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 Post subject: New Here, NEED HELP!!
PostPosted: Thu Jan 09, 2014 12:23 am 
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My name is Travis and I am 24 years old. I just recently got out of an inpatient 30 day treatment program and was put on Suboxone maintenance since i have tried many times to quit on my own with previous treatment programs but always failed. I am about a month into it and it has worked wonders for my cravings and anxiety etc.! It's definitely made a huge impact on me and my ability to concentrate on other things in my life.. to basically lead a normal life, the life I have always wanted. There is one problem.. I have Blue Cross Blue Shield Anthem. They require pre-authorization for Suboxone, well I received a letter in the mail from them stating that coverage for suboxone has been denied because I never failed a UA for Opiates which makes absolutely NO FUCKING SENSE to me!! I got out of a treatment center and went directly to the doctor, you would think that they hoped I was clean! The good news is that we are in the process of switching over from BCBS Anthem to United Healthcare.. I'm just praying to God that they will cover Suboxone... If anybody can give me any sort of insight or let me know what may or may not happen or what I can possibly do to combat this situation if for some reason UNHC decides to deny me as well it would be much appreciated. God Bless and One Love!

- Travis H.


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PostPosted: Thu Jan 09, 2014 1:09 am 
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thats def weird man..i had blue cross blue shield and it covered it under "brand name preferred" for a 45$ co-pay. i also didnt have to pre-authorize tho....thats def weird that the reason is you never tested POSITIVE for opiates? what does that even mean?...test from who? and when? i would def be questioning that reason for sure

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PostPosted: Thu Jan 09, 2014 2:12 am 
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About the failed UA thing, I don't really know about that... I thought you are covered if the Dr. says you need the med?? Maybe Dr. Junig or someone else will see this and clarify.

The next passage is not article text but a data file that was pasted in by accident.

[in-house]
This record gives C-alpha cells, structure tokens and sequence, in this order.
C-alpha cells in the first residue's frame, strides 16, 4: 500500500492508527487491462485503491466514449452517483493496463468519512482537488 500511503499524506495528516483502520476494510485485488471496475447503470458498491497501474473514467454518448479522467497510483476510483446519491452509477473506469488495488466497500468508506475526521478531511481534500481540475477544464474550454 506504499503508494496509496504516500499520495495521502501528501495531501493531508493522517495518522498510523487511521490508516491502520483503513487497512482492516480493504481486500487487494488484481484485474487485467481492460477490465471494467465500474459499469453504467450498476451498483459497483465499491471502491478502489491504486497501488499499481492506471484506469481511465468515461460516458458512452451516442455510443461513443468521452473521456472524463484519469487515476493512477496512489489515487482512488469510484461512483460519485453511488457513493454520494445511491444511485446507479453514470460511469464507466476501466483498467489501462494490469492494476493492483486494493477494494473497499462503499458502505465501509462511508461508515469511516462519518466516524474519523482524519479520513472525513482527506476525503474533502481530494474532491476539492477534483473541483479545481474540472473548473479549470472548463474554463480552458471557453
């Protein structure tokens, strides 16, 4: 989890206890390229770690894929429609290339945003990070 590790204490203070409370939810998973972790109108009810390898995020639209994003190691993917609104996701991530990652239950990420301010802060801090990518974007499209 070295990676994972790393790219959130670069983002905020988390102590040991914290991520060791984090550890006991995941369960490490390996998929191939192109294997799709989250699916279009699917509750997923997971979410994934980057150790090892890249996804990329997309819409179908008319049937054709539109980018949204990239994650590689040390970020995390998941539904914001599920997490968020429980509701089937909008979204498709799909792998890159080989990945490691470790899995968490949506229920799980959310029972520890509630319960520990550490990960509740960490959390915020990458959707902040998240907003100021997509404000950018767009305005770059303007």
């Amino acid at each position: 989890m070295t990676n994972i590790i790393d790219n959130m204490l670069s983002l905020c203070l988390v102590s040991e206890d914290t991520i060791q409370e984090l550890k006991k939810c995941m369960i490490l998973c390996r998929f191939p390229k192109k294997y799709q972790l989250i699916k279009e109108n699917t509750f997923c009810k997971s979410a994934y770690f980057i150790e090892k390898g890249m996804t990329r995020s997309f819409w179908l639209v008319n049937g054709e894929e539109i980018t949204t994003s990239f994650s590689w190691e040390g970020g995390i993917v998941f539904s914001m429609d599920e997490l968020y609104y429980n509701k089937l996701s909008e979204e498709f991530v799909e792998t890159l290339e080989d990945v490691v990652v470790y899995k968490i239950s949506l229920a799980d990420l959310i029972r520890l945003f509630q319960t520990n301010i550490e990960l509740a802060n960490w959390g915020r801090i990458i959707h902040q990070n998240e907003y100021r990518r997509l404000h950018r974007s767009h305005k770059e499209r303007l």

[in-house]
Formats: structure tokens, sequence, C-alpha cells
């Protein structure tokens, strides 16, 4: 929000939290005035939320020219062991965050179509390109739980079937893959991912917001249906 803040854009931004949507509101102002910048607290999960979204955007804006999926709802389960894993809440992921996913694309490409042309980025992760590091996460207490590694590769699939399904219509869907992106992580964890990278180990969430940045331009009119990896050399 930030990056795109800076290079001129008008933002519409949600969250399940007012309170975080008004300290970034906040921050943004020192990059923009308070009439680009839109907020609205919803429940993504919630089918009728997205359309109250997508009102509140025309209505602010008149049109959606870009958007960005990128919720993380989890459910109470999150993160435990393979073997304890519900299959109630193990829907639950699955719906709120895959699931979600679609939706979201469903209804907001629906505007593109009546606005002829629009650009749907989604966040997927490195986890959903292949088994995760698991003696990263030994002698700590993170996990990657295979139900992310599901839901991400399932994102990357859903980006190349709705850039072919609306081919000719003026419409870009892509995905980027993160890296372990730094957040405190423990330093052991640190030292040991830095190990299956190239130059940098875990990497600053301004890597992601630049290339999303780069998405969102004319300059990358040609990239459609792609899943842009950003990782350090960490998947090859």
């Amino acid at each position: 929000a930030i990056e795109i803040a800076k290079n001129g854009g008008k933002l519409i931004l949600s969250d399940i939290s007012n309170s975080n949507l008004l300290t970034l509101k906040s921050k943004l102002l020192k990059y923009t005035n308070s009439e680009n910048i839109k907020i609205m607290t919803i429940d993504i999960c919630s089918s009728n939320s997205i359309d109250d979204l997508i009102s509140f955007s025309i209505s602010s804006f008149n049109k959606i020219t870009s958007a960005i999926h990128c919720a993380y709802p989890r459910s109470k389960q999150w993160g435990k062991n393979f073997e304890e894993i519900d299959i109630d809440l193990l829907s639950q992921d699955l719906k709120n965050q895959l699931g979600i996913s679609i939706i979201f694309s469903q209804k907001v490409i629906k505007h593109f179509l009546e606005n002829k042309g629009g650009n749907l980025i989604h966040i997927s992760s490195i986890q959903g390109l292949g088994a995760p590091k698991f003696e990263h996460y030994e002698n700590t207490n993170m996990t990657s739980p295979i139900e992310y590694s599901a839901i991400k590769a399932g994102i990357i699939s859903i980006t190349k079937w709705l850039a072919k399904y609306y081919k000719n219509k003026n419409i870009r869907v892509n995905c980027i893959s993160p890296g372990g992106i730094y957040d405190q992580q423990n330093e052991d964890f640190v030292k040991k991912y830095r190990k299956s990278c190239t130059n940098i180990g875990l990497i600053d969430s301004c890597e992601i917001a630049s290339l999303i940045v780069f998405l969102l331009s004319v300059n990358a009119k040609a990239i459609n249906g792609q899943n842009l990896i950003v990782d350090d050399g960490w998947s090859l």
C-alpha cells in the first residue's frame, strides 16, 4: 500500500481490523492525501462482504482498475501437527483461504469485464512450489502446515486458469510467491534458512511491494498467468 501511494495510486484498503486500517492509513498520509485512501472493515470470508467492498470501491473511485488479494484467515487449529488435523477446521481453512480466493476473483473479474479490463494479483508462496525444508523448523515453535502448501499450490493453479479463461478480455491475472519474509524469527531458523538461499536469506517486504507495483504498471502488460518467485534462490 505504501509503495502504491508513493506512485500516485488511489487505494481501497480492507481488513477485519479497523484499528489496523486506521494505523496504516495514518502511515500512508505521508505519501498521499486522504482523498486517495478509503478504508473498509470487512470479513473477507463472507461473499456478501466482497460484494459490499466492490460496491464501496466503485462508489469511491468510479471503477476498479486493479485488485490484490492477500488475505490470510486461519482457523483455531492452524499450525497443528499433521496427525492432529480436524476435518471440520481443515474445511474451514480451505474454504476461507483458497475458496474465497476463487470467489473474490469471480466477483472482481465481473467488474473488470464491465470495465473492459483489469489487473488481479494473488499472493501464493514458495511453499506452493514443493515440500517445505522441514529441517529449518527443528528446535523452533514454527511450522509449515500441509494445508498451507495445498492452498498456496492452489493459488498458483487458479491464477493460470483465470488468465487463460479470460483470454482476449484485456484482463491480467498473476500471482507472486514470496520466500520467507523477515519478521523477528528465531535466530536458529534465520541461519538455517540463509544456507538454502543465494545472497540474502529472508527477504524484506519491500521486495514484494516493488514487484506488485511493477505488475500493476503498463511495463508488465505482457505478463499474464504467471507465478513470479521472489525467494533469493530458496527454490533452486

But as for pre-authorizations, it's not weird at all and depends on your particular plan. I was on United Healthcare and they also required pre-auths for Sub with my plan. It just means your Dr. has to call a number and authorize it before the pharmacy will fill your prescription. And I think, for me, it was only every 6 months or 12 months..


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PostPosted: Thu Jan 09, 2014 2:46 am 
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pre-authorizations do in fact depend on the plan, but the way it works is that either you or your PHARMACIST have to contact the insurance company and the insurance company then has to give authorization to fill the script on the insurance...they can take up to a week to be authorized and if you dont get it authorized, then you pay out of pocket

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PostPosted: Thu Jan 09, 2014 3:20 am 
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The prescribing Doctor does the prior authorizations, not you, not a pharmacist. Depending on the DR and the company, it can be a 3 minute phone call.

For the next part, you have to be your own advocate or have someone be one for you:

The rest of the situation can likely be taken care of with a telephone call from him/her to your insurance company explaining that you are indeed 304.00 opioid dependent and stand a great risk of relapse without the benefit of buprenorphine at this time as in reality UA's are not fool-proof and really mean zero in the case of someone who has already presented (at least once) to an inpatient treatment program, completed is recently released and has been diagnosed opioid dependent by clinician(s) and referred to a buprenorphine prescriber as part of a comprehensive aftercare plan. There is a specifier within DSM coding (in your case: 304.00 Opioid Dependent; in a controlled environment) for folks who have come from controlled environments such as prison or treatment centers or other therapeutic communities where access to opioids is, on paper, restricted, so people coming from those types of communities don't always meet the other criteria. Best of luck; I hate to hear stuff like this!

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Last edited by TwinCitiesHardcore on Thu Jan 09, 2014 3:48 am, edited 1 time in total.

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PostPosted: Thu Jan 09, 2014 3:32 am 
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Yeah.. I would drop off my prescription and come back to pick it up at which point they would tell me my Dr. will need to call so and so hotline and give a prior authorization. They would usually have also called my Dr. but he might not get the message right away and I would call him myself. It was a pain sometimes and trust me, it's the Dr. who needs to authorize prescriptions not a random pharmacist.


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PostPosted: Thu Jan 09, 2014 1:21 pm 
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prior authorizations by a doctor (for example, to obtain a re-fill in certain instances), and PRE-AUTHORIZATIONS required by an insurance company are 2 different things, check it out peeps!

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